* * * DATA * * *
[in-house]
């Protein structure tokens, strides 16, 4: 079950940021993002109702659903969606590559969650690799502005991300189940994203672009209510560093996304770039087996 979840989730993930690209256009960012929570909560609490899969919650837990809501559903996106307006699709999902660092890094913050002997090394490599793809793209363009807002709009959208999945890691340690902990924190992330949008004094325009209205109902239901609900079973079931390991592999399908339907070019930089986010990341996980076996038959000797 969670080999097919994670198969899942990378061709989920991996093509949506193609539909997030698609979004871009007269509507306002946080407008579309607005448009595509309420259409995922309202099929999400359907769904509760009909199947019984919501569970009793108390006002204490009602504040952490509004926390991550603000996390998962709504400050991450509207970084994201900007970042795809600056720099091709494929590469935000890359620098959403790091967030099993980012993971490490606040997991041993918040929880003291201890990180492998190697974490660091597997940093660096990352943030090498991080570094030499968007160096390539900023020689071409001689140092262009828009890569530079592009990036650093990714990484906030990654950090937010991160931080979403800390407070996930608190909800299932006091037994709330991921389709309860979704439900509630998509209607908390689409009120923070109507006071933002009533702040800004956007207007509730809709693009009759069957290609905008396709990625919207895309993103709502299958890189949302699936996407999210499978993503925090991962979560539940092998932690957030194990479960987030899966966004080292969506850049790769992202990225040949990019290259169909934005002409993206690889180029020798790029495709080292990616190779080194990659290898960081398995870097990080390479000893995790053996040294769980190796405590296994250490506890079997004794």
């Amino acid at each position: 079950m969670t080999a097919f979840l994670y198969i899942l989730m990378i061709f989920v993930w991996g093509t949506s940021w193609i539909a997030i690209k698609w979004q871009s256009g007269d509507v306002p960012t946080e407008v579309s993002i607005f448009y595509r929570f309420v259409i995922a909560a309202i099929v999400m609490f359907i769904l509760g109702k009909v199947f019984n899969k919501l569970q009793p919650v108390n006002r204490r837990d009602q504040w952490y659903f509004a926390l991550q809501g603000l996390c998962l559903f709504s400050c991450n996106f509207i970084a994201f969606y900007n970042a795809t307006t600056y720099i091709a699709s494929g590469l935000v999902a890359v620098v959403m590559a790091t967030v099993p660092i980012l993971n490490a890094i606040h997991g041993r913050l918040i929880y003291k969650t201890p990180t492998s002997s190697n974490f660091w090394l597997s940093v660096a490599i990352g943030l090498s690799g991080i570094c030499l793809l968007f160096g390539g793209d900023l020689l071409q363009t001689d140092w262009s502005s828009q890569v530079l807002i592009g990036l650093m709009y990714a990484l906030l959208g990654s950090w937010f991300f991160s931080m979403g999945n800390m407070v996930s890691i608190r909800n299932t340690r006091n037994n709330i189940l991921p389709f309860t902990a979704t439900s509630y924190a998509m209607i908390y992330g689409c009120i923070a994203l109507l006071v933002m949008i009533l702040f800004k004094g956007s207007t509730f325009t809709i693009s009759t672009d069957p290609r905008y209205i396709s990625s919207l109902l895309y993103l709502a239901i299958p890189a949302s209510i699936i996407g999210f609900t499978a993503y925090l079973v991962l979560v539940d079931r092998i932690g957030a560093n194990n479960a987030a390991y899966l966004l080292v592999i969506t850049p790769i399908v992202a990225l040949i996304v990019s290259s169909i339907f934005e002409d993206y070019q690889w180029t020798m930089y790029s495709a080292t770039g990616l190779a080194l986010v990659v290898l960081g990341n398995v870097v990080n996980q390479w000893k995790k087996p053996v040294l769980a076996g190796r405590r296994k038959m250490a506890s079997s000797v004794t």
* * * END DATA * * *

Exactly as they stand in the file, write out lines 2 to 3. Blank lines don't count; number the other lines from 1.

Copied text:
């Protein structure tokens, strides 16, 4: 079950940021993002109702659903969606590559969650690799502005991300189940994203672009209510560093996304770039087996 979840989730993930690209256009960012929570909560609490899969919650837990809501559903996106307006699709999902660092890094913050002997090394490599793809793209363009807002709009959208999945890691340690902990924190992330949008004094325009209205109902239901609900079973079931390991592999399908339907070019930089986010990341996980076996038959000797 969670080999097919994670198969899942990378061709989920991996093509949506193609539909997030698609979004871009007269509507306002946080407008579309607005448009595509309420259409995922309202099929999400359907769904509760009909199947019984919501569970009793108390006002204490009602504040952490509004926390991550603000996390998962709504400050991450509207970084994201900007970042795809600056720099091709494929590469935000890359620098959403790091967030099993980012993971490490606040997991041993918040929880003291201890990180492998190697974490660091597997940093660096990352943030090498991080570094030499968007160096390539900023020689071409001689140092262009828009890569530079592009990036650093990714990484906030990654950090937010991160931080979403800390407070996930608190909800299932006091037994709330991921389709309860979704439900509630998509209607908390689409009120923070109507006071933002009533702040800004956007207007509730809709693009009759069957290609905008396709990625919207895309993103709502299958890189949302699936996407999210499978993503925090991962979560539940092998932690957030194990479960987030899966966004080292969506850049790769992202990225040949990019290259169909934005002409993206690889180029020798790029495709080292990616190779080194990659290898960081398995870097990080390479000893995790053996040294769980190796405590296994250490506890079997004794």
């Amino acid at each position: 079950m969670t080999a097919f979840l994670y198969i899942l989730m990378i061709f989920v993930w991996g093509t949506s940021w193609i539909a997030i690209k698609w979004q871009s256009g007269d509507v306002p960012t946080e407008v579309s993002i607005f448009y595509r929570f309420v259409i995922a909560a309202i099929v999400m609490f359907i769904l509760g109702k009909v199947f019984n899969k919501l569970q009793p919650v108390n006002r204490r837990d009602q504040w952490y659903f509004a926390l991550q809501g603000l996390c998962l559903f709504s400050c991450n996106f509207i970084a994201f969606y900007n970042a795809t307006t600056y720099i091709a699709s494929g590469l935000v999902a890359v620098v959403m590559a790091t967030v099993p660092i980012l993971n490490a890094i606040h997991g041993r913050l918040i929880y003291k969650t201890p990180t492998s002997s190697n974490f660091w090394l597997s940093v660096a490599i990352g943030l090498s690799g991080i570094c030499l793809l968007f160096g390539g793209d900023l020689l071409q363009t001689d140092w262009s502005s828009q890569v530079l807002i592009g990036l650093m709009y990714a990484l906030l959208g990654s950090w937010f991300f991160s931080m979403g999945n800390m407070v996930s890691i608190r909800n299932t340690r006091n037994n709330i189940l991921p389709f309860t902990a979704t439900s509630y924190a998509m209607i908390y992330g689409c009120i923070a994203l109507l006071v933002m949008i009533l702040f800004k004094g956007s207007t509730f325009t809709i693009s009759t672009d069957p290609r905008y209205i396709s990625s919207l109902l895309y993103l709502a239901i299958p890189a949302s209510i699936i996407g999210f609900t499978a993503y925090l079973v991962l979560v539940d079931r092998i932690g957030a560093n194990n479960a987030a390991y899966l966004l080292v592999i969506t850049p790769i399908v992202a990225l040949i996304v990019s290259s169909i339907f934005e002409d993206y070019q690889w180029t020798m930089y790029s495709a080292t770039g990616l190779a080194l986010v990659v290898l960081g990341n398995v870097v990080n996980q390479w000893k995790k087996p053996v040294l769980a076996g190796r405590r296994k038959m250490a506890s079997s000797v004794t």